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The happiness of your life depends upon the quality of your thoughts: therefore, guard accordingly, and take care that you entertain no notions unsuitable to virtue and reasonable nature.
Charitable bequests have been included in Wills for centuries. They are a way of keeping ideals and compassion alive for years and even generations to come. It offers an opportunity to make a worthwhile gift to a cause dear to one’s heart, perpetuate one’s name or that of a loved one. They help to make the world a better place and touch the lives of those in need. Apart from the fact that charitable bequests might save on estate duty, one also leaves a legacy that lives on for years after passing on. A bequest can be monetary, property, insurance policies, shares, a percentage or even the residue of an estate - any type of asset.
In the next few editions we will place a short summary on a few of these Non-profit Organisations (NPOs), should your clients wish to benefit a charitable organisation.
An NPO is an organisation dedicated to furthering a particular social cause or advocating for a shared point of view. They are tax exempt or charitable, meaning they do not pay income tax on the money that they receive and do not distribute its income to shareholders, leaders or members, but rather to achieve its ultimate objective. They can operate in religious, scientific, research or educational settings. The South African Government has recognized that this kind of organisations are dependent upon the generosity of the public and to encourage that generosity, has provided tax deduction for certain donations made by taxpayers. A taxpayer making a bona fide donation in cash or of property in kind to a section 18A-approved organization, is entitled to a deduction from taxable income if the donation is supported by the necessary section 18A-receipts issued by the organisation. The amount of donations which may qualify for a tax deduction is limited.
MYTHS ABOUT WILLS
Read more in the next edition!
IMPLICATIONS OF ESTATE DUTY: Part 2 - Deductions
In the previous edition we defined property which attracts estate taxes. In this edition we concentrate on the deductions allowed in terms of the Estate Duty Act.
Some of the most important deductions are the following:
These are deductible - but only in so far as such debt exceeds the value of the deceased’s assets situated outside South Africa, which are not included in the taxable estate of the deceased.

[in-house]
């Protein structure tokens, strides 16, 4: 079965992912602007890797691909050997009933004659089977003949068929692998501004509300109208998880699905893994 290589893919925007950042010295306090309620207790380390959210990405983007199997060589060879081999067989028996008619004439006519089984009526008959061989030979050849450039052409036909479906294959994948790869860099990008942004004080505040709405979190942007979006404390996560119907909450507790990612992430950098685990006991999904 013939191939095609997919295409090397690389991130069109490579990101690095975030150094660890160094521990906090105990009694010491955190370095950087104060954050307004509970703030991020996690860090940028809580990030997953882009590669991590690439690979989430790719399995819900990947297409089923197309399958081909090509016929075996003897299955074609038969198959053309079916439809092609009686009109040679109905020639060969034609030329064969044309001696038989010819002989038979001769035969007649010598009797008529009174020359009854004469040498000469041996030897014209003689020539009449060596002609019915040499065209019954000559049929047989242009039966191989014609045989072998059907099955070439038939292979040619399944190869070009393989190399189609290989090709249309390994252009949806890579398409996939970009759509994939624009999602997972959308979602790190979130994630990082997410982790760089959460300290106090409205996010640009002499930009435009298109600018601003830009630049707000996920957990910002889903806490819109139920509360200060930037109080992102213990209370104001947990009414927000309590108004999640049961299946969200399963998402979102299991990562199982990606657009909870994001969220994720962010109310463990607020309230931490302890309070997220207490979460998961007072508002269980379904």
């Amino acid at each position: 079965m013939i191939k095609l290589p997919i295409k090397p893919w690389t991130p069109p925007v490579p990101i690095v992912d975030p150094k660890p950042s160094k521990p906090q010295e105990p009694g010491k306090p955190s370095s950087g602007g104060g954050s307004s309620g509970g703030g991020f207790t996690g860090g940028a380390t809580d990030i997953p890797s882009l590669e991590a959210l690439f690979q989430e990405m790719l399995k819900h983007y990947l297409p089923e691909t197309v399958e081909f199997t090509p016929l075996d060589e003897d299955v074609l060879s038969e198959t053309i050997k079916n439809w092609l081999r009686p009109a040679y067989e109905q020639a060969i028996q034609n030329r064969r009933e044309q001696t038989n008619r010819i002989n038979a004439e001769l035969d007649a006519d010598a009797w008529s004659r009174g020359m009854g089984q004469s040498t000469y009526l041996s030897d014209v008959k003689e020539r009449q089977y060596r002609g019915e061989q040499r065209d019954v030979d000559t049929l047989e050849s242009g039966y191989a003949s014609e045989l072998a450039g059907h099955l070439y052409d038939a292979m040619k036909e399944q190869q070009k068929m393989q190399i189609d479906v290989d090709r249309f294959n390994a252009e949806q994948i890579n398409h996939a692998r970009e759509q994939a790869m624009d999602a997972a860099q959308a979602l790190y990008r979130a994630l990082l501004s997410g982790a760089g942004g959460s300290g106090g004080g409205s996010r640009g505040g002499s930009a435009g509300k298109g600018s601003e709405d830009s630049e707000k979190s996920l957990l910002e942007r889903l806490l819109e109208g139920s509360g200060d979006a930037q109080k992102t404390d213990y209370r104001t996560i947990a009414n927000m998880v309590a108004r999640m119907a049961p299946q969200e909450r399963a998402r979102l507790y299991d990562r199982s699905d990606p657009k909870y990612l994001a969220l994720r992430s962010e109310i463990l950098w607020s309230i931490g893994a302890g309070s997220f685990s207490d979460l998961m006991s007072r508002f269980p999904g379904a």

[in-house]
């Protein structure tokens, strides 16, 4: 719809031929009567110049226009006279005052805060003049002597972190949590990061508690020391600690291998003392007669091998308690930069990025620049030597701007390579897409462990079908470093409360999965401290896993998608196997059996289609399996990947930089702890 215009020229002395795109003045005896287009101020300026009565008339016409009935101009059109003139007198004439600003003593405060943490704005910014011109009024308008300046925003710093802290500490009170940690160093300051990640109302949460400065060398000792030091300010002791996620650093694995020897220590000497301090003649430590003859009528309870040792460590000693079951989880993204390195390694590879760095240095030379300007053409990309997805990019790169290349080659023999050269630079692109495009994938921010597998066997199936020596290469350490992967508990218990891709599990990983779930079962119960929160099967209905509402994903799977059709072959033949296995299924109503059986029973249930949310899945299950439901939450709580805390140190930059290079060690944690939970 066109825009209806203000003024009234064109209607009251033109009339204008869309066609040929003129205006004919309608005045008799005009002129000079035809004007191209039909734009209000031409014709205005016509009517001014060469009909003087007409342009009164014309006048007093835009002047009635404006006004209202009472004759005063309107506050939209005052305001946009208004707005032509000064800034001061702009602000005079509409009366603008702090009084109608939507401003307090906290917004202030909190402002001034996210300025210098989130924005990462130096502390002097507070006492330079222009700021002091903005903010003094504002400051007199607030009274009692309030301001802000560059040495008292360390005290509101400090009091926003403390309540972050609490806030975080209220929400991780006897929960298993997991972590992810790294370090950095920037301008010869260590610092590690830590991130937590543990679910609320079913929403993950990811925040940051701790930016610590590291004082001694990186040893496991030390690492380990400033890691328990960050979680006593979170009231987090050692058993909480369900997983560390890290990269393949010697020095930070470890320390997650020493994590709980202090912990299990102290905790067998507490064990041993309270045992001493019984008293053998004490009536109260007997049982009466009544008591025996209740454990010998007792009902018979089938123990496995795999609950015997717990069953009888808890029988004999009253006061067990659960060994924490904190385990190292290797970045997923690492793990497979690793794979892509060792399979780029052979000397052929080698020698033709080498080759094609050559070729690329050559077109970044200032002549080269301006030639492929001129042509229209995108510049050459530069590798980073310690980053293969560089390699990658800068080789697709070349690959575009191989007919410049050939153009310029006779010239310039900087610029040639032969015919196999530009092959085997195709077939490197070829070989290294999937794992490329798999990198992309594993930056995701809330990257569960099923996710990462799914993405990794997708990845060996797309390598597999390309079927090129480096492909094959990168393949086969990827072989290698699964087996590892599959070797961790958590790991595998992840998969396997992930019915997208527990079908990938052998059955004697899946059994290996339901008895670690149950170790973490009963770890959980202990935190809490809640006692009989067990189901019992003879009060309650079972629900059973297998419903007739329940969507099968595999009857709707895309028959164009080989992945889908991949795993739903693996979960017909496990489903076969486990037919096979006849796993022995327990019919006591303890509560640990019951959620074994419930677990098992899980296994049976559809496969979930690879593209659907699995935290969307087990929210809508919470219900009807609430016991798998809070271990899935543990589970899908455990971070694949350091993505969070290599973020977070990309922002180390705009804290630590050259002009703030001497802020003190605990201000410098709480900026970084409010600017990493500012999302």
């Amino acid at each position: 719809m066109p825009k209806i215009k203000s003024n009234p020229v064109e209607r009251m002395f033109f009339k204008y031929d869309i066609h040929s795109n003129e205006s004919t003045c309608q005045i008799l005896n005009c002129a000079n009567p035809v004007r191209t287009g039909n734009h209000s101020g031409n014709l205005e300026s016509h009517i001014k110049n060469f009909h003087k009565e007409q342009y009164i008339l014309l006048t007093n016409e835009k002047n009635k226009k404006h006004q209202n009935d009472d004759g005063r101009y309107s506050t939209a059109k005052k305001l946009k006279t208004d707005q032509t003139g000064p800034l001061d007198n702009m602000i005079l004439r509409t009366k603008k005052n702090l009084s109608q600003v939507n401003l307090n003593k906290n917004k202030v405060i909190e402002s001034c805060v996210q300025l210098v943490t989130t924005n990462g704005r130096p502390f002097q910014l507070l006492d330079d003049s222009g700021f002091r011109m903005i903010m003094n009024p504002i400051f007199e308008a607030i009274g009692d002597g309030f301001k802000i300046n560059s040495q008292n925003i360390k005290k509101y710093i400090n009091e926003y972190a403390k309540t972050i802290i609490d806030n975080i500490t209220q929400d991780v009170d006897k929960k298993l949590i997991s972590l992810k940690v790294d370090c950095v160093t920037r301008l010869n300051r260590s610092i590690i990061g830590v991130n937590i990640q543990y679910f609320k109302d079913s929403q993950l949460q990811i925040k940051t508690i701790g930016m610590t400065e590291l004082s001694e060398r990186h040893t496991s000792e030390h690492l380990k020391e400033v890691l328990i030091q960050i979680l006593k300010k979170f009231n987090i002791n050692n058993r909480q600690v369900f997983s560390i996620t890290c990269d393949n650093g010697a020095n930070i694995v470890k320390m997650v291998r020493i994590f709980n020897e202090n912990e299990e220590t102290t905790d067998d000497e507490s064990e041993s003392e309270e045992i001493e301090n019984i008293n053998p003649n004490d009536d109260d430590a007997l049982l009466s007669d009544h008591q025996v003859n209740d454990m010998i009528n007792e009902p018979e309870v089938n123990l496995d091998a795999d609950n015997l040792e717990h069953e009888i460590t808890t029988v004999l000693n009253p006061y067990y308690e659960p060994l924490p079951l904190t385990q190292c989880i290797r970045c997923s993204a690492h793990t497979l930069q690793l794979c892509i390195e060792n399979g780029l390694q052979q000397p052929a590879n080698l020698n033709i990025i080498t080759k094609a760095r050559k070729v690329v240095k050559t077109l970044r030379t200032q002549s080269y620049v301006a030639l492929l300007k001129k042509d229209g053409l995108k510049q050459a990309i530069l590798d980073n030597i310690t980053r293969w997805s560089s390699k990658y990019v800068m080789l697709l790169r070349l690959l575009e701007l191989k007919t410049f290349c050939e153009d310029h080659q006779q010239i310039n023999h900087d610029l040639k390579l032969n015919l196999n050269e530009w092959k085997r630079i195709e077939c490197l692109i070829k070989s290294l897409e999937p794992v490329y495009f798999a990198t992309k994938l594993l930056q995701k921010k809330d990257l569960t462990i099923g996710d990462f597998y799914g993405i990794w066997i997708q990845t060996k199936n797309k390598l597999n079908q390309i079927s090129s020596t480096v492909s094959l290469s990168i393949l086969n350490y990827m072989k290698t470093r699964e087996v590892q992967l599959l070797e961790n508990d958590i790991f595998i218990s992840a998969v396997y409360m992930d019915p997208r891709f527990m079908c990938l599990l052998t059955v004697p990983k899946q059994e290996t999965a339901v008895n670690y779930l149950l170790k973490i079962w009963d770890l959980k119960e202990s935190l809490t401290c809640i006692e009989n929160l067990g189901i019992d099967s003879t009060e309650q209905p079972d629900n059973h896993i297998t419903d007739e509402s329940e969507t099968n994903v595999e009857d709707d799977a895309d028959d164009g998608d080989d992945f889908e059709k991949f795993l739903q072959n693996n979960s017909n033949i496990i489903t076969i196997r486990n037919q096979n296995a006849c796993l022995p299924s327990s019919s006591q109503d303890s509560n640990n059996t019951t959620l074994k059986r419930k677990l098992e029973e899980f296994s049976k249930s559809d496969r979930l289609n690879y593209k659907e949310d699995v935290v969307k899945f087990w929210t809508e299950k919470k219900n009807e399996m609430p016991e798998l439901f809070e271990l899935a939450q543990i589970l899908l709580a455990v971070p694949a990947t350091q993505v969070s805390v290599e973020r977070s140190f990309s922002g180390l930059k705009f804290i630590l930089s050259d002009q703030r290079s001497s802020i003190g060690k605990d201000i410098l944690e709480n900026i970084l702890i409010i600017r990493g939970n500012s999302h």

Where property is bequeathed to such organisations which are exempt from income tax or to the state or any local authority in South Arica, the value of such property will be deducted from the estate tax.
Allowable R3,5 mil deduction between spouses
The law makes provision that the R3,5 mil-deduction from estate tax can be rolled over to the surviving spouse so that a R7 mil-deduction can be utilised at the surviving spouse’s death. This rollover is only applicable if the entire estate of the first dying spouse is bequeathed to the surviving spouse.
Life insurance for estate taxes
Normal estate tax will be charged on insurance yielding.
This is a general information article and not legal or professional advice. Always consult a qualified financial advisor for specific and relevant advice.
Source: Moore Stephens “Estate Planning Guide”.
WAIT, WHO DIED?
Some people win the lottery and some acquire fortunes through other means. But then there is John Hall, an English retiree who received an unexpected fortune from another source.
In 2015, John Hall found himself heir to a distant cousin and mysterious widow whom he had never known.
The childless and sibling-less Shirley Diane Street died intestate at a nursing home in Folkstone, in Kent, where she lived for 23 years after retiring from work in London. Finders International was investigating her ₤1 million-plus estate for an episode of BBC Heir Hunters and contacted Hall, who suddenly gained a branch on his family tree and a sweet ₤200,000 share of the estate as well.
This pensioner was over the moon about this ‘out of the blue’ monetary surprise, floating on “heir” – who wouldn’t be?
Until next time.
“The Legatus Times” Team
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